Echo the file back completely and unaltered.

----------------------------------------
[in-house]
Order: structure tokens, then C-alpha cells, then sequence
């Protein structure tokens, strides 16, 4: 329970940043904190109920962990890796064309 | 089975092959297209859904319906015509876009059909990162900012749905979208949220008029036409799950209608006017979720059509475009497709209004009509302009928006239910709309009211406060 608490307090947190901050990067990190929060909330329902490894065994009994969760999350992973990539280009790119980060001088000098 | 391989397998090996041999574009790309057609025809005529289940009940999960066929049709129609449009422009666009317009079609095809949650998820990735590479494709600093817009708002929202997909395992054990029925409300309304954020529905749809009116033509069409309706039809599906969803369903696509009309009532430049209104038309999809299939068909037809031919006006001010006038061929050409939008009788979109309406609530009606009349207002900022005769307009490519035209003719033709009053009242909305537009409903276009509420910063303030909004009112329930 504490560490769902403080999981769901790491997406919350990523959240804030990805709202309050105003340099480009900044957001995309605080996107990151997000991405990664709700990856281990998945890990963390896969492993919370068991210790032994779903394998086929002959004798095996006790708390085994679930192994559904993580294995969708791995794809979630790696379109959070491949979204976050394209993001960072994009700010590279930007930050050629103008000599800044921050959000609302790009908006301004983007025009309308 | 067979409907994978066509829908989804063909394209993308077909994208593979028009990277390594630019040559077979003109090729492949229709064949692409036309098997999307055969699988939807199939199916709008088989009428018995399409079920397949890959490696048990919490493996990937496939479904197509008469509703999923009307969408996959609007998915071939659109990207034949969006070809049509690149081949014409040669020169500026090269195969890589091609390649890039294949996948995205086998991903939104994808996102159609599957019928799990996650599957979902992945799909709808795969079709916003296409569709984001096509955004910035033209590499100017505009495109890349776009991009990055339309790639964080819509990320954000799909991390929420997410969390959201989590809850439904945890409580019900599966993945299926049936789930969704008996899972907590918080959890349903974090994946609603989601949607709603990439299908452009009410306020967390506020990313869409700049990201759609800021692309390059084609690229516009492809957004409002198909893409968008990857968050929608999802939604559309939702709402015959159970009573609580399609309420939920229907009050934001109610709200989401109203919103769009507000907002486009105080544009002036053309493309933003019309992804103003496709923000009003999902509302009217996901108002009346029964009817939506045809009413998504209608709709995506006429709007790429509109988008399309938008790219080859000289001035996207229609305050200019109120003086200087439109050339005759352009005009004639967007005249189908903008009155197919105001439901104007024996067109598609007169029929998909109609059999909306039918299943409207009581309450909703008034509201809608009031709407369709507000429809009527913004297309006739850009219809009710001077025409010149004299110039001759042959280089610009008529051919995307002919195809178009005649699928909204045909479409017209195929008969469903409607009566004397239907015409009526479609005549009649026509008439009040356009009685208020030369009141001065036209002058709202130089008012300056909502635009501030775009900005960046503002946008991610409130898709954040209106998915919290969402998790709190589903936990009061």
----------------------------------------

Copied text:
[in-house]
Order: structure tokens, then C-alpha cells, then sequence
């Protein structure tokens, strides 16, 4: 329970940043904190109920962990890796064309 | 089975092959297209859904319906015509876009059909990162900012749905979208949220008029036409799950209608006017979720059509475009497709209004009509302009928006239910709309009211406060 608490307090947190901050990067990190929060909330329902490894065994009994969760999350992973990539280009790119980060001088000098 | 391989397998090996041999574009790309057609025809005529289940009940999960066929049709129609449009422009666009317009079609095809949650998820990735590479494709600093817009708002929202997909395992054990029925409300309304954020529905749809009116033509069409309706039809599906969803369903696509009309009532430049209104038309999809299939068909037809031919006006001010006038061929050409939008009788979109309406609530009606009349207002900022005769307009490519035209003719033709009053009242909305537009409903276009509420910063303030909004009112329930 504490560490769902403080999981769901790491997406919350990523959240804030990805709202309050105003340099480009900044957001995309605080996107990151997000991405990664709700990856281990998945890990963390896969492993919370068991210790032994779903394998086929002959004798095996006790708390085994679930192994559904993580294995969708791995794809979630790696379109959070491949979204976050394209993001960072994009700010590279930007930050050629103008000599800044921050959000609302790009908006301004983007025009309308 | 067979409907994978066509829908989804063909394209993308077909994208593979028009990277390594630019040559077979003109090729492949229709064949692409036309098997999307055969699988939807199939199916709008088989009428018995399409079920397949890959490696048990919490493996990937496939479904197509008469509703999923009307969408996959609007998915071939659109990207034949969006070809049509690149081949014409040669020169500026090269195969890589091609390649890039294949996948995205086998991903939104994808996102159609599957019928799990996650599957979902992945799909709808795969079709916003296409569709984001096509955004910035033209590499100017505009495109890349776009991009990055339309790639964080819509990320954000799909991390929420997410969390959201989590809850439904945890409580019900599966993945299926049936789930969704008996899972907590918080959890349903974090994946609603989601949607709603990439299908452009009410306020967390506020990313869409700049990201759609800021692309390059084609690229516009492809957004409002198909893409968008990857968050929608999802939604559309939702709402015959159970009573609580399609309420939920229907009050934001109610709200989401109203919103769009507000907002486009105080544009002036053309493309933003019309992804103003496709923000009003999902509302009217996901108002009346029964009817939506045809009413998504209608709709995506006429709007790429509109988008399309938008790219080859000289001035996207229609305050200019109120003086200087439109050339005759352009005009004639967007005249189908903008009155197919105001439901104007024996067109598609007169029929998909109609059999909306039918299943409207009581309450909703008034509201809608009031709407369709507000429809009527913004297309006739850009219809009710001077025409010149004299110039001759042959280089610009008529051919995307002919195809178009005649699928909204045909479409017209195929008969469903409607009566004397239907015409009526479609005549009649026509008439009040356009009685208020030369009141001065036209002058709202130089008012300056909502635009501030775009900005960046503002946008991610409130898709954040209106998915919290969402998790709190589903936990009061």